Tag Archives: Ian McDonald

2xDNF: BLOOD MERIDIAN (1985) & BRASYL (2007)

A short post on 2 books I didn’t finish, mainly because of their prose.


BLOOD MERIDIAN, OR THE EVENING REDNESS IN THE WEST – Cormac McCarthy (1985)

Blood Meridian McCarthyDubbed as one of the ultimate Great American Novels by some, I looked forward to reading this, but DNFed at 30%. It’s basically a violent (anti-)Western with lots of descriptions of landscapes. I have no idea why it is included in some lists of speculative fiction.

Why did I quit? The prose didn’t click. I thought it was contrived, and convoluted because of that. Taste obviously, as lots of people seem to like its poetry, and even say it is genius. Lots of reviews on Goodreads extensively quote examples of sentences & entire passages, so take a look at those to see if it could work for you.

I also don’t buy the premise of the book – or what the general consensus seems to be on its premise – namely the fact that man is depraved. “Man” is such a generalization that statements like that are hardly interesting. True, at times some humans act in a depraved way, but the vast majority of people I know are good at heart. Then again, if I had kept on reading, I might have seen McCarthy was being ironic. Who knows?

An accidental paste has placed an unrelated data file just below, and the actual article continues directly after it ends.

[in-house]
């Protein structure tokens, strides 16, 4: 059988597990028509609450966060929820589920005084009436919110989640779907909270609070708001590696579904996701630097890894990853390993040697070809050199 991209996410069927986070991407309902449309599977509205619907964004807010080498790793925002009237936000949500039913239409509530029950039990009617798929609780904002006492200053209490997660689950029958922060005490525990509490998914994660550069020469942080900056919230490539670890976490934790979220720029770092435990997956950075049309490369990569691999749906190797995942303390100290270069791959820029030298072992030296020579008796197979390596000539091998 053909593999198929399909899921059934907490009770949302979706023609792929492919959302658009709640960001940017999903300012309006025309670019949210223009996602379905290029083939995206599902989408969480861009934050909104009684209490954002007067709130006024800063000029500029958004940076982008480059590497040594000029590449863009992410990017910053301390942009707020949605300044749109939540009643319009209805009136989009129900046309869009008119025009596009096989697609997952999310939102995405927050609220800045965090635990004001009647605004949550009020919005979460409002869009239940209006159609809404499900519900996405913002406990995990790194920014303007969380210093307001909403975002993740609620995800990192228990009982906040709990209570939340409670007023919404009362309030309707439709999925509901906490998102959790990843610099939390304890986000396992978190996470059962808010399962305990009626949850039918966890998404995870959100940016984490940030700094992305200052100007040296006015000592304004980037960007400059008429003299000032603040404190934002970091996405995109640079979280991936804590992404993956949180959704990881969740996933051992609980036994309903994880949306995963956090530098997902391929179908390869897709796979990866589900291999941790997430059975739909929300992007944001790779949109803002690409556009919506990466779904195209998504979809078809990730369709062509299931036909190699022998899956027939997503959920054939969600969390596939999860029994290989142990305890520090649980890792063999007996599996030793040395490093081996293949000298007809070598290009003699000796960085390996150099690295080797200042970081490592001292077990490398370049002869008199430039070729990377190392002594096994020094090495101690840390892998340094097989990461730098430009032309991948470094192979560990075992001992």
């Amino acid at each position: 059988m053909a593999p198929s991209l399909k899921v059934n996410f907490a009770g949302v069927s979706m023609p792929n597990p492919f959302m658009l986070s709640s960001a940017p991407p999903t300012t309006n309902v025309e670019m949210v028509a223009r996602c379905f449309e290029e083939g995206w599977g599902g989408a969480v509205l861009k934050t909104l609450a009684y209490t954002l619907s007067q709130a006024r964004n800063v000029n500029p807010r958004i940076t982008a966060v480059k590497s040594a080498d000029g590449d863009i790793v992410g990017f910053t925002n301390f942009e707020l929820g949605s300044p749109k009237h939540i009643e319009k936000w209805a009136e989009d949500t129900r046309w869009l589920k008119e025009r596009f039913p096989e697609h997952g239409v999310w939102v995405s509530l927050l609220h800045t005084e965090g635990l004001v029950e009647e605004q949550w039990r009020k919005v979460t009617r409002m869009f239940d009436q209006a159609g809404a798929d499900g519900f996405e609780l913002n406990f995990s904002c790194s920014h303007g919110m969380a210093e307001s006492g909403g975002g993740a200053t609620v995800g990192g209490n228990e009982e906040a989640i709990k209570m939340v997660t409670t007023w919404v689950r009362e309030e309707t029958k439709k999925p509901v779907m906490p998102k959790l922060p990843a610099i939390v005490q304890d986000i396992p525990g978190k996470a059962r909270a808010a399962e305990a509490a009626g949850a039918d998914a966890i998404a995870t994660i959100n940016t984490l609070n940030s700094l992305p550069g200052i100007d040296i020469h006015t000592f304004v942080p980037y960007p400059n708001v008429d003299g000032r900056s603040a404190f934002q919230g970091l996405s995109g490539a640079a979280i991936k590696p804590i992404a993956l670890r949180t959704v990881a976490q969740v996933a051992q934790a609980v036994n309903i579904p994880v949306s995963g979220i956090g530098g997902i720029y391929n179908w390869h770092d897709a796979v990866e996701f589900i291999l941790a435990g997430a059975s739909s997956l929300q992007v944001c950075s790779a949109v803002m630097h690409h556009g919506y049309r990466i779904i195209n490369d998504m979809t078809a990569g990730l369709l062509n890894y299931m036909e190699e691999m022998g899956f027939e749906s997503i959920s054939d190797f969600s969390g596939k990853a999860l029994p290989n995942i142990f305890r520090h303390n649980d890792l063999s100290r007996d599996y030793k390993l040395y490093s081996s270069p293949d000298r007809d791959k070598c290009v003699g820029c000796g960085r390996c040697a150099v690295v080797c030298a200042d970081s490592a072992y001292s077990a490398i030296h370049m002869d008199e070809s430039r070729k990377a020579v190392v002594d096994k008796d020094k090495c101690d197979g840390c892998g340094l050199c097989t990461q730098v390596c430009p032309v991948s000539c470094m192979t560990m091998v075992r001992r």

For contrast, here’s Caryn James from the NYT on the novel in 1985: “This latest book is his most important, for it puts in perspective the Faulknerian language and unprovoked violence running through the previous works, which were often viewed as exercises in style or studies of evil. ”Blood Meridian” makes it clear that all along Mr. McCarthy has asked us to witness evil not in order to understand it but to affirm its inexplicable reality; his elaborate language invents a world hinged between the real and surreal, jolting us out of complacency.”


BRASYL – Ian McDonald (2007)

BrasylBrasyl – a near-future account of Brazil – started out good, but at 30% I still couldn’t figure out what the story was about, and the stop-start prose started bugging me: chaotic & jumbled.

I started reading some reviews on Goodreads, and came across this by Ian James:

“the description of being able to see into parallel worlds was not at all believable, and it made no sense that the poison from a frog conferred the ability to do so in humans, just because that frog’s retina is supposedly capable of detecting a single quantum of light (and is thus able to see into the quantum world). Also, just because you can see billions of parallel worlds does not mean you can predict the future, find out answers to questions in your own world, or be able to travel in time. It made NO sense, and it was not explained at all. There was some gibberish about quantum computers somehow causing a sort of gateway between parallel worlds, but this unconvincing pseudo-scientific explanation was muddled up with the hallucinogenic or mind-altering psychic power “explanation” in other parts of the book.”

I decided to cut my loses, because it is exactly that kind of stuff that bugs me these days.

I liked River of Gods & Luna: New Moon a lot, but Luna: Wolf Moon didn’t convince me to read the third Luna installment. This time McDonald failed to convince me altogether. I still have The Dervish House on my TBR, we’ll see about that one.